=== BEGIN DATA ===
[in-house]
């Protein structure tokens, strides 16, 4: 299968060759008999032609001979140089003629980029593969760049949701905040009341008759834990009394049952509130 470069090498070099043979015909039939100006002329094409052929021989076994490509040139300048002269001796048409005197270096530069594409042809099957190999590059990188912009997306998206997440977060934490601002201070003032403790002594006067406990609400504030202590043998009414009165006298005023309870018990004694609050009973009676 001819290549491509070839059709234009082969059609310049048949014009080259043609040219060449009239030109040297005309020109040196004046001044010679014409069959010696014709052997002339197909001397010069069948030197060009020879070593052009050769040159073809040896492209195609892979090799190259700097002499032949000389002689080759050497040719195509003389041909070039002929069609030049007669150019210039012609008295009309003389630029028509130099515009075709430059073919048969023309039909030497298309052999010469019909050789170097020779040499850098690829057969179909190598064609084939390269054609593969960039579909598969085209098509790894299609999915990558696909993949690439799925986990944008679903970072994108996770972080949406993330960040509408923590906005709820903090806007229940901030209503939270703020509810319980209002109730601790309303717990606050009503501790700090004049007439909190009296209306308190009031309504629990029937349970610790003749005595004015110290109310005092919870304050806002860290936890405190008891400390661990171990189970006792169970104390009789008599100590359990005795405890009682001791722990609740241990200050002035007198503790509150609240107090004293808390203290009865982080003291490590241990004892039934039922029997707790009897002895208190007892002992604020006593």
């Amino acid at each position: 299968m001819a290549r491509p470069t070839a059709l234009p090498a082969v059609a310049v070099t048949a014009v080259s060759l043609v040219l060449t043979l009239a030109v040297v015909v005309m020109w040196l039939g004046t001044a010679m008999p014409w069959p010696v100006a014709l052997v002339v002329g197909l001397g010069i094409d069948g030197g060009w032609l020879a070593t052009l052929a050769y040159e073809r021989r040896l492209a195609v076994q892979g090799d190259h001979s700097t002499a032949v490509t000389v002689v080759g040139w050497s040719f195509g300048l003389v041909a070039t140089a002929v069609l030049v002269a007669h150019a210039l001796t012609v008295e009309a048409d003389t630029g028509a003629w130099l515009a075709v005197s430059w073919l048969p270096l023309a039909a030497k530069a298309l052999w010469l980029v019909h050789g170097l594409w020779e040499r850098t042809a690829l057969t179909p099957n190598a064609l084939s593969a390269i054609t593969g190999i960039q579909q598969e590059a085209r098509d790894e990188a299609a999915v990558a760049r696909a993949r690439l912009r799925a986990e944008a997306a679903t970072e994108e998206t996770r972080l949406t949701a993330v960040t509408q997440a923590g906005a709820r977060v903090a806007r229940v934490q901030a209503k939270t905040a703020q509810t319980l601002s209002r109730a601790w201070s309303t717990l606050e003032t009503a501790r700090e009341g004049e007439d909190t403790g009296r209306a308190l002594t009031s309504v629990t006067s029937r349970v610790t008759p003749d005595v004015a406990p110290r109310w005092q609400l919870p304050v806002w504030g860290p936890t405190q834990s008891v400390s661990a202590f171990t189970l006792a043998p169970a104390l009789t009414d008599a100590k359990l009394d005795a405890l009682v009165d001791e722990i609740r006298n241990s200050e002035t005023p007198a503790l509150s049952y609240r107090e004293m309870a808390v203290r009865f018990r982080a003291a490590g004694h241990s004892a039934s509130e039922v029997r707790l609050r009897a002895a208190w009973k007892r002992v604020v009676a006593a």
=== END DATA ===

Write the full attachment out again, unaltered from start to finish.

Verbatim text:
[in-house]
């Protein structure tokens, strides 16, 4: 299968060759008999032609001979140089003629980029593969760049949701905040009341008759834990009394049952509130 470069090498070099043979015909039939100006002329094409052929021989076994490509040139300048002269001796048409005197270096530069594409042809099957190999590059990188912009997306998206997440977060934490601002201070003032403790002594006067406990609400504030202590043998009414009165006298005023309870018990004694609050009973009676 001819290549491509070839059709234009082969059609310049048949014009080259043609040219060449009239030109040297005309020109040196004046001044010679014409069959010696014709052997002339197909001397010069069948030197060009020879070593052009050769040159073809040896492209195609892979090799190259700097002499032949000389002689080759050497040719195509003389041909070039002929069609030049007669150019210039012609008295009309003389630029028509130099515009075709430059073919048969023309039909030497298309052999010469019909050789170097020779040499850098690829057969179909190598064609084939390269054609593969960039579909598969085209098509790894299609999915990558696909993949690439799925986990944008679903970072994108996770972080949406993330960040509408923590906005709820903090806007229940901030209503939270703020509810319980209002109730601790309303717990606050009503501790700090004049007439909190009296209306308190009031309504629990029937349970610790003749005595004015110290109310005092919870304050806002860290936890405190008891400390661990171990189970006792169970104390009789008599100590359990005795405890009682001791722990609740241990200050002035007198503790509150609240107090004293808390203290009865982080003291490590241990004892039934039922029997707790009897002895208190007892002992604020006593």
């Amino acid at each position: 299968m001819a290549r491509p470069t070839a059709l234009p090498a082969v059609a310049v070099t048949a014009v080259s060759l043609v040219l060449t043979l009239a030109v040297v015909v005309m020109w040196l039939g004046t001044a010679m008999p014409w069959p010696v100006a014709l052997v002339v002329g197909l001397g010069i094409d069948g030197g060009w032609l020879a070593t052009l052929a050769y040159e073809r021989r040896l492209a195609v076994q892979g090799d190259h001979s700097t002499a032949v490509t000389v002689v080759g040139w050497s040719f195509g300048l003389v041909a070039t140089a002929v069609l030049v002269a007669h150019a210039l001796t012609v008295e009309a048409d003389t630029g028509a003629w130099l515009a075709v005197s430059w073919l048969p270096l023309a039909a030497k530069a298309l052999w010469l980029v019909h050789g170097l594409w020779e040499r850098t042809a690829l057969t179909p099957n190598a064609l084939s593969a390269i054609t593969g190999i960039q579909q598969e590059a085209r098509d790894e990188a299609a999915v990558a760049r696909a993949r690439l912009r799925a986990e944008a997306a679903t970072e994108e998206t996770r972080l949406t949701a993330v960040t509408q997440a923590g906005a709820r977060v903090a806007r229940v934490q901030a209503k939270t905040a703020q509810t319980l601002s209002r109730a601790w201070s309303t717990l606050e003032t009503a501790r700090e009341g004049e007439d909190t403790g009296r209306a308190l002594t009031s309504v629990t006067s029937r349970v610790t008759p003749d005595v004015a406990p110290r109310w005092q609400l919870p304050v806002w504030g860290p936890t405190q834990s008891v400390s661990a202590f171990t189970l006792a043998p169970a104390l009789t009414d008599a100590k359990l009394d005795a405890l009682v009165d001791e722990i609740r006298n241990s200050e002035t005023p007198a503790l509150s049952y609240r107090e004293m309870a808390v203290r009865f018990r982080a003291a490590g004694h241990s004892a039934s509130e039922v029997r707790l609050r009897a002895a208190w009973k007892r002992v604020v009676a006593a």